Interview with Lidija Balaz, Psychologist, Psych Perceptions
Extract: MHF Life, 2nd Edition, 2019
Publishing Partner: Access News
SEEKING support after witnessing a cardiac arrest or similar traumatic incident is vital to ongoing wellbeing, according to psychologist Lidija Balaz.
Ms Balaz runs a private practice but has teamed up with the Michael Hughes Foundation to stress the importance of debriefing after being on the scene of a heart episode.
“I have worked with people who have been at critical incidents and it is essential they receive some support in the aftermath,” she said.
“The first port of call is to talk the incident over with someone.
“Often if a number of people are involved as witnesses, for example in an office environment, the workplace will organise a debrief through its employee assistance or similar program.
“These are usually done in either small groups or individually and can be a great help in the crisis prevention process.
“But they shouldn’t be used as therapy. A lot of people are concerned about what to expect if they go to a debrief or even talk about the incident they witnessed.
“The whole purpose of the debrief is to normalise the experience.
“Many people experience similar symptoms following such an incident.
“Physical symptoms can range from fatigue and sleeplessness to nightmares, restlessness, headaches and nausea.
“And these experiences can also trigger cognitive reactions, leading to intrusive thoughts, confusion, trouble concentrating, flashbacks, feeling emotionally numb and detached, fear of revisiting the scene of the trauma, depression and guilt – that’s a big one.
People who withdraw
“Many people choose to withdraw but that is counter-productive.
“The impact can hit people at different times; some people have an immediate emotional reaction, with others it can take days or even weeks to surface.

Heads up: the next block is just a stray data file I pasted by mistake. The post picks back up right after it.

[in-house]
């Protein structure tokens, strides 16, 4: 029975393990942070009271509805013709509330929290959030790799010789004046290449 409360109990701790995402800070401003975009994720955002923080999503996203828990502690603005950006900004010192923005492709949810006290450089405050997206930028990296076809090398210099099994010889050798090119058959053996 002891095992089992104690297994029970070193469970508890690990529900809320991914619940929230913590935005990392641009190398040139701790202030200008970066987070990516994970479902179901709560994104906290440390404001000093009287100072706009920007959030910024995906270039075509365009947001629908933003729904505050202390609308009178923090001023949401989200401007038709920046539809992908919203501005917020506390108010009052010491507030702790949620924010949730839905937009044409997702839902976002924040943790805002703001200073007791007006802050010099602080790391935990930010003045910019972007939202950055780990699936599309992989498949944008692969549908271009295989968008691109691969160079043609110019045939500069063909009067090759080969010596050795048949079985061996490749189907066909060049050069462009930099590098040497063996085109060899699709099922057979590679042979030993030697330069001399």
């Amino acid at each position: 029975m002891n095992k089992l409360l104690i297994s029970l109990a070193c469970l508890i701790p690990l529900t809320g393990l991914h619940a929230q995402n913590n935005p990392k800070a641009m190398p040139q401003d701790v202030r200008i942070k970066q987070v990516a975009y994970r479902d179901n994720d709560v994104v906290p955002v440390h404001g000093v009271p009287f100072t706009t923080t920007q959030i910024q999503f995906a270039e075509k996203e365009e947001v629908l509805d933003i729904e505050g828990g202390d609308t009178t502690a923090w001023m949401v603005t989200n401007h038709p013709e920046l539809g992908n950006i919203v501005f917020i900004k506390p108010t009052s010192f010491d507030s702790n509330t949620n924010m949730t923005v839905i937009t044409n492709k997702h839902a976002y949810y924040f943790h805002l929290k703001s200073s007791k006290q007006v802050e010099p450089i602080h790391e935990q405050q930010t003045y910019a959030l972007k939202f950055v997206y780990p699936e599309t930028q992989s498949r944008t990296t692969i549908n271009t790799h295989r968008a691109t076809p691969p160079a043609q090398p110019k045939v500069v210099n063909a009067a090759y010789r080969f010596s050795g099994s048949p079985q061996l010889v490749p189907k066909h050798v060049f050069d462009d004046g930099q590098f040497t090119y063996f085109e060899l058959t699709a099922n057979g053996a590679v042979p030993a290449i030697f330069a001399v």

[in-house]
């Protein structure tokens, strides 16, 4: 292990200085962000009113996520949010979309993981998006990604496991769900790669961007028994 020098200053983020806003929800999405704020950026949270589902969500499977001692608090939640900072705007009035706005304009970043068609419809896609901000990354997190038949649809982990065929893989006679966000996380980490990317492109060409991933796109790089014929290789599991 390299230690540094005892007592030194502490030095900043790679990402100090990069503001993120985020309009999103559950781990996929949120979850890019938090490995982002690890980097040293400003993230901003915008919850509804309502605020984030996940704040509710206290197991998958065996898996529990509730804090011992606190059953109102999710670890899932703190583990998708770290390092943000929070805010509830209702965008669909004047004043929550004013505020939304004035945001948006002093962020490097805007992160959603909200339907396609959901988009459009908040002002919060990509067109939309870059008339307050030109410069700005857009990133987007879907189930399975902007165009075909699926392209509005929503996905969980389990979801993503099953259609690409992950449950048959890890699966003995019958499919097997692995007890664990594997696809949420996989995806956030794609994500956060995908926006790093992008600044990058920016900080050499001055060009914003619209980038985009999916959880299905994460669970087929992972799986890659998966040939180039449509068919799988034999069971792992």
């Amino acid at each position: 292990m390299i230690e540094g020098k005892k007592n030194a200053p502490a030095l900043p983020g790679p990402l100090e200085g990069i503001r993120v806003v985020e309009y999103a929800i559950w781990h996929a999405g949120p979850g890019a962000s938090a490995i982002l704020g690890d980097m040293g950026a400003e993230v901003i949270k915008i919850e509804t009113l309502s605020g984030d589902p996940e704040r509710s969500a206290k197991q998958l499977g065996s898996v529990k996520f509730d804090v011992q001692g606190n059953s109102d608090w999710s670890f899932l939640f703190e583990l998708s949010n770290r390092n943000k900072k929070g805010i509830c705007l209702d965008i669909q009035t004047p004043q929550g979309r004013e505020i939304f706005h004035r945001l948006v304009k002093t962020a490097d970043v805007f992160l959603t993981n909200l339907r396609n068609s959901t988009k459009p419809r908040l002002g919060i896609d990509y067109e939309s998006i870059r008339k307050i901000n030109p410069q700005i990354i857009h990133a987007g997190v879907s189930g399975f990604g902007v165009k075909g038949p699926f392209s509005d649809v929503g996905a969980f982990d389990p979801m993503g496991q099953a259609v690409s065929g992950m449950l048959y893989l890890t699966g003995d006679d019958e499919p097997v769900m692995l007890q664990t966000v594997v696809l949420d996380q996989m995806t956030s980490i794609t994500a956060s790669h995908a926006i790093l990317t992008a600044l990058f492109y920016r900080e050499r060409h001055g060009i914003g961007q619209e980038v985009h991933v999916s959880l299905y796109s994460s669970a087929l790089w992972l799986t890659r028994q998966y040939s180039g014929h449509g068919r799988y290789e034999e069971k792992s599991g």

“Even if you feel you don’t need a debrief in the moment, you will be armed with information you can use when you need it.”
Ms Balaz said debriefs could be held from 24 hours to two weeks after the event, depending on the impact it has had.
“Situations vary from individual to individual,” she said.
“Some people might be dealing with other issues in their lives and the trauma becomes the straw that broke the camel’s back.”
Those who experience an incident outside a group environment (for example, if you see someone have a cardiac arrest on the footpath or another public place) will not have the benefit of an organised debrief.
“The best thing people in this situation can do is talk to someone ,” Ms Balaz said.
“It doesn’t have to be a professional – tell family and friends what you saw and how it affected you.
“Retelling helps order information in your mind; creating a beginning, middle and end is really helpful in packing away that experience and processing it.
“Talk to a GP if symptoms of stress continue – you can also get help from community health centres or Lifeline, who can refer you on to a health professional if they think it would be helpful.
“Not everyone will need professional support; some people can bounce back without it – but I would encourage anyone in this situation to recognise they have been through a distressing, scary experience.
“It can TAKE three-four weeks for people to recover; in the first week or two reactions will be intense and that is normal.
“Try not to get frustrated with yourself.
“Don’t use drugs and alcohol to cope; that tends to make things worse.
“Try not to make any big life decisions and return to your normal routine as soon as possible.
“Stay busy but give yourself time to rest.”